Court name
Harare High Court
Case number
HC 801 of 2006

Munhumayengwa v Nyoni & Ors (HC 801 of 2006) [2006] ZWHHC 31 (07 March 2006);

Law report citations
Media neutral citation
[2006] ZWHHC 31

NEVER MUNHUMAYENGWA                                           










HARARE, 13, and 14 February and 8 March 2006


Urgent Chamber Application


Mr Nkomo, for applicant

Mrs Sweto, for respondents


            MAKARAU J: The applicant was picked up by the police on Sunday 5 February 2006. He was taken to Matapi Police Station where he was detained without charge. On 6 February 2006, the investigation of the matter was turned over to the 1strespondent. On the same day around 4.30 p.m. the 1strespondent and 2ndrespondents proceeded to applicant’s workplace, Dockson Investments (Private) Limited, in Shamva. In Shamva, they received information that the applicant had committed fraud or theft against his employer. The two respondents then investigated the matter and on Wednesday 8 February, took the applicant to court for his initial appearance before court. The prosecutor instructed the investigators to carry out further investigations before the applicant could be placed on remand.

Instead of having the applicant released, the police issued a warrant for the applicant’s further detention. On the strength of this warrant, the applicant was detained again in police custody, allegedly pending further investigations. On 9 February 2006, the applicant’s legal practitioners made inquiries with the 1stand 2ndrespondent as to why the applicant was still in police custody way past the 48 hours provided for in the law. Notwithstanding this inquiry, the respondent kept the applicant in detention.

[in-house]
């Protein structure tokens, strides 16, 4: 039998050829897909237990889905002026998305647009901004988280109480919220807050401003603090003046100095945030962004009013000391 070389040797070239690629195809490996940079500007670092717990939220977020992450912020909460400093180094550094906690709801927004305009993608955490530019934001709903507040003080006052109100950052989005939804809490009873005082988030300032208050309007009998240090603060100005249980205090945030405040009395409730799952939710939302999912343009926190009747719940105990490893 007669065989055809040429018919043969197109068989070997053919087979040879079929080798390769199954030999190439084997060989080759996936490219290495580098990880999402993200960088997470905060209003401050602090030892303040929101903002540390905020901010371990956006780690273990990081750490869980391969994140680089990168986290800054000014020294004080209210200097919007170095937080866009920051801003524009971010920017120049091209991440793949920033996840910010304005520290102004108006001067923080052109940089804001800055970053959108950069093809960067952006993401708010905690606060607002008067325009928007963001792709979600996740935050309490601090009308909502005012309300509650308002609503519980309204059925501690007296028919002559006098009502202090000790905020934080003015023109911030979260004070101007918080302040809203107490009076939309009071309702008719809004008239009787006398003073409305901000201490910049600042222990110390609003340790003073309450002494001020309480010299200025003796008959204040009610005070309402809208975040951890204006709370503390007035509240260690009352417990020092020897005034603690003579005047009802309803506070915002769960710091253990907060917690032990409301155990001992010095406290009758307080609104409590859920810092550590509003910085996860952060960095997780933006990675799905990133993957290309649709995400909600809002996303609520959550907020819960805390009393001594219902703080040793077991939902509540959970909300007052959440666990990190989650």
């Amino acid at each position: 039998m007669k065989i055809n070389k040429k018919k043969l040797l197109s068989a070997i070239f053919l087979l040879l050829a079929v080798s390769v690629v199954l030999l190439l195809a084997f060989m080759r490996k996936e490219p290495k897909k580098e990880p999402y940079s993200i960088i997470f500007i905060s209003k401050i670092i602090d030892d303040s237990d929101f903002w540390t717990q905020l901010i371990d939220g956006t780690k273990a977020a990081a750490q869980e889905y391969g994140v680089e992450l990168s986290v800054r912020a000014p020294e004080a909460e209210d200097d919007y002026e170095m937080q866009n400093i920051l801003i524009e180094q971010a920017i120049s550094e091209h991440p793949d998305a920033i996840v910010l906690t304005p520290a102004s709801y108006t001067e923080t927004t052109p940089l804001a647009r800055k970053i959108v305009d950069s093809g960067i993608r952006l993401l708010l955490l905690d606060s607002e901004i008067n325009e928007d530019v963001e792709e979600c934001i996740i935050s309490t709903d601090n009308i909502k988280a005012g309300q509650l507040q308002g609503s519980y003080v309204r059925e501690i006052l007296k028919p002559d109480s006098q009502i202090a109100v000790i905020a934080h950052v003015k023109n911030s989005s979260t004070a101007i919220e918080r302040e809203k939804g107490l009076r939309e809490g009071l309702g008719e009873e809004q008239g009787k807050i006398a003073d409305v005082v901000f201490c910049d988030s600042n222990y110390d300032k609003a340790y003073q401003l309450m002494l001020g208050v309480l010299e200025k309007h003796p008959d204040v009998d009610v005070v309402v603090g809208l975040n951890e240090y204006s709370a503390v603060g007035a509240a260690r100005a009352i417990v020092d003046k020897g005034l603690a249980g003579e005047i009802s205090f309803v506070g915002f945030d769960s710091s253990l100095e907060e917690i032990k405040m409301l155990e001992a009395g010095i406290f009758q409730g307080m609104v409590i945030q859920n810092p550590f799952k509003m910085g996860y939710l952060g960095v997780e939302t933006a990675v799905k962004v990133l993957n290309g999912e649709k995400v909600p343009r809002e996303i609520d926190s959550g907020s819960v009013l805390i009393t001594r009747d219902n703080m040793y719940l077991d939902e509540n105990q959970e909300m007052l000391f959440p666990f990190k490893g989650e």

On 10 February, 2006, the applicant filed this urgent application for an order compelling the police to bring him before the court. Sometime during the day of 10 February 2006, the applicant was released. For the purpose of this judgment, it is unnecessary that I determine the exact time of day when the applicant was released by the police.

When the matter was called up before me the question that remained for determination was whether the applicant is entitled to his costs for bringing the application and if so, whether he is entitled to such costs on the scale pertaining to legal practitioner and client. The respondents argued that they are not liable for costs at all in this matter as the detention and subsequent release of the applicant were all lawfully done.

With respect, the detention of the applicant was fraught with violation of his rights as a suspect. At the time of his arrest, no charge had been framed against him. It appears that he was arrested before any investigations had been carried out.

There is no dispute that in terms of the law, the police are mandated to bring an accused person before the court within 48 hours of his or her arrest. To exceed this period is to violate the rights of the accused person. Having arrested the applicant on Sunday, the respondents were at law mandated to bring him before the court on Tuesday 7 February 2006. To detain him beyond close of business on that date became unlawful.